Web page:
By a 5-4 vote, the Supreme Court has gutted the Voting Rights Act of 1965. The states with long histories of racism—specifically, the southern states where black humans were kept as slaves who could be legally bought, sold, raped and murdered—have had federal oversight since 1965 to protect minority voters. That's over now.

This photograph from 1965 shows President Lyndon Johnson and the Reverend Martin Luther King Jr. in negotiations over the Voting Rights Act, which was signed into law by the president on August 6 of that same year. For the 47 years since, the Voting Rights Act has repeatedly been used in the courts to stop discriminatory voting regulations in the states and counties found to historically engage in racist behavior against minority citizens.

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Those states include Alabama, Georgia, Mississippi, Louisiana, Texas and South Carolina, as well as Alaska and Arizona. Parts of Virginia, Florida, North Carolina, South Dakota and Michigan were covered by the Act's "preclearance" provisions, meaning these jurisdictions could not change voting laws without federal approval.

The 5-4 decision—with Chief Justice John Roberts joined by Antonin Scalia, Anthony M. Kennedy, Clarence Thomas and Samuel A. Alito Jr.—now makes the Act's Section 4 "unconstitutional." It was Section 4 that set the rules for which states and jurisdictions would be covered by Section 5 preclearance rules.

Also on the Act's Section 5 preclearance list are counties in California and New York—including the boroughs of Manhattan, Brooklyn and the Bronx. But all covered jurisdictions had the ability to "bail out" of the Voting Rights Act's preclearance rules if they proved discriminatory voting rules had been eliminated.

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Jurisdictions in North Carolina and Georgia have bailed out in recent years, along with 18 counties in Virginia. New Hampshire, which historically required literacy tests of new voters, successfully bailed out of Section 5 in March of this year.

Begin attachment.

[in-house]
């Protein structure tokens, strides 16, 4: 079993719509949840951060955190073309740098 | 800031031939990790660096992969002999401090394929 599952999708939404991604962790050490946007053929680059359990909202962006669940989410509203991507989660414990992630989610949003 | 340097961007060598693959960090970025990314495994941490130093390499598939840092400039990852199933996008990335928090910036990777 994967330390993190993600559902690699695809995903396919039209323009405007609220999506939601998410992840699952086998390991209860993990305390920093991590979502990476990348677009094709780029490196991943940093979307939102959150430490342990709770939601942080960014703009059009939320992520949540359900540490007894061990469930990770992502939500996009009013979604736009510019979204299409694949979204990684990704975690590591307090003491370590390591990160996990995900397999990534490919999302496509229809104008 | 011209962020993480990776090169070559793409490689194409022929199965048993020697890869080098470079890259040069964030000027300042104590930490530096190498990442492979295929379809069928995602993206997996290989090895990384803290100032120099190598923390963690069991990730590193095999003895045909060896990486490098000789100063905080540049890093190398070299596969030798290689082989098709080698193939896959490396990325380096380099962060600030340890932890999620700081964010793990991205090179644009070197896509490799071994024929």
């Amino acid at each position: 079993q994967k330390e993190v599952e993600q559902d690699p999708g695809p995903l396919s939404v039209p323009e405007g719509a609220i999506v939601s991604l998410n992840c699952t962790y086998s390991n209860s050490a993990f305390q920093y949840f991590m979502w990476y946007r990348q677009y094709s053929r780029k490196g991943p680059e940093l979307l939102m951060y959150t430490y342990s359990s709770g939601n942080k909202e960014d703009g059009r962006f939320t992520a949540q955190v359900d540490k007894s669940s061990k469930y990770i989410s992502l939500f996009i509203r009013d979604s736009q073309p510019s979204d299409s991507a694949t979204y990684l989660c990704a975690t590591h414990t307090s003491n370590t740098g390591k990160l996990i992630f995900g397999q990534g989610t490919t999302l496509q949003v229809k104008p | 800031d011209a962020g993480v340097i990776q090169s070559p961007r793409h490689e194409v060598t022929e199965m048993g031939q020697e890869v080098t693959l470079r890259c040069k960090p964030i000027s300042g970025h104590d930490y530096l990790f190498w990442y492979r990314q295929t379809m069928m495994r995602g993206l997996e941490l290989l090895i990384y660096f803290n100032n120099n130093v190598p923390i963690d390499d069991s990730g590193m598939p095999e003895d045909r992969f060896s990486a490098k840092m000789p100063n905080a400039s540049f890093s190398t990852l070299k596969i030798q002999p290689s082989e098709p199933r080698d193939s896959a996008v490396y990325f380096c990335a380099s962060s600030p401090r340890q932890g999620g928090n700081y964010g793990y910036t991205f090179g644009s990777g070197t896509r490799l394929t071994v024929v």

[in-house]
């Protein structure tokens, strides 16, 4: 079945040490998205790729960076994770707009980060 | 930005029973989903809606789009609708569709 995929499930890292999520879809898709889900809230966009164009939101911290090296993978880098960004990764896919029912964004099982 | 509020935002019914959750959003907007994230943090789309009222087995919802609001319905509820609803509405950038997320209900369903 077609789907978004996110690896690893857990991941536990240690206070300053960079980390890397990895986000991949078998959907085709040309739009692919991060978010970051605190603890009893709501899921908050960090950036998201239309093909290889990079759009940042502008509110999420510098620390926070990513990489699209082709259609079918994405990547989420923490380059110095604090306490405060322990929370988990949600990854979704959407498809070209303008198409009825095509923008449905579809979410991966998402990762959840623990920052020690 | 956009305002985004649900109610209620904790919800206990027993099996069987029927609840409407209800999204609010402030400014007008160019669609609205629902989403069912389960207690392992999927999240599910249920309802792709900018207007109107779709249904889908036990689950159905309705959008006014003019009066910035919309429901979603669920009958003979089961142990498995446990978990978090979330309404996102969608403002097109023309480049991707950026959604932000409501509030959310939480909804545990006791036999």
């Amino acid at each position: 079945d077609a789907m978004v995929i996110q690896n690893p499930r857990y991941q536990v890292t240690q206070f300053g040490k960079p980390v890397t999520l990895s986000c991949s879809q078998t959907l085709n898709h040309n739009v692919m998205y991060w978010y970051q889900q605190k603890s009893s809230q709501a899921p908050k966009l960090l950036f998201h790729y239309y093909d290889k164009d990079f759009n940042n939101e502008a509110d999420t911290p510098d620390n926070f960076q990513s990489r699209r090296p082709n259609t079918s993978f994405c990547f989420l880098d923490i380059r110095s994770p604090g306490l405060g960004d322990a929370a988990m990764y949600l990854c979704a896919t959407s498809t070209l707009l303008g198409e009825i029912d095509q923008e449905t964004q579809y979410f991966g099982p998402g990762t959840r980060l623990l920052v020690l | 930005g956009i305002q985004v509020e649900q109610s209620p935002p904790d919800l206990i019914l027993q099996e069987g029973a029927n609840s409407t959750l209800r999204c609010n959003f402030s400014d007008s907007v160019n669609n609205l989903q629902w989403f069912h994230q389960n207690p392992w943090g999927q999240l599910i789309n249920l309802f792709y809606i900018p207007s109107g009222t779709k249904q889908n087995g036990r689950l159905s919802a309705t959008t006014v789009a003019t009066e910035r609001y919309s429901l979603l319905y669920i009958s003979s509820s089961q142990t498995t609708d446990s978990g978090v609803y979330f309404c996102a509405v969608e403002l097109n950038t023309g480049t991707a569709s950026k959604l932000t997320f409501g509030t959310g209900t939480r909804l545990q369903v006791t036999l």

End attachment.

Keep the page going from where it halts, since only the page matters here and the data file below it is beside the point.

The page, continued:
In a fiercely worded dissent, Justice Ruth Bader Ginsburg attacked the conservative bloc's "hubris" for ignoring both American history and the will of Congress in renewing the Voting Rights Act four times over the five decades.

“The sad irony of today’s decision lies in its utter failure to grasp why the VRA has proven effective,” wrote Ginsburg. “The Court appears to believe that the VRA’s success in eliminating the specific devices extant in 1965 means that preclear­ance is no longer needed....With that belief, and the argument derived from it, history repeats itself.”

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In the deeply divided 21st Century House and Senate, the Voting Rights Act was one of the very few laws with wide support and agreement. When renewed most recently, in 2006, the House vote was 390-33 and the Senate approved the Act 98-0. President George W. Bush signed the 2006 Voting Rights Act into law with a South Lawn ceremony featuring prominent civil rights leaders:

"The right of ordinary men and women to determine their own political future lies at the heart of the American experiment," Bush said. He said the Voting Rights Act proposed and signed by then-President Lyndon Johnson in 1965 "broke the segregationist lock on the voting box."

Barack Obama, the nation's first black president, said he was "deeply disappointed with the Supreme Court’s decision today."

[Photo via Getty Images.]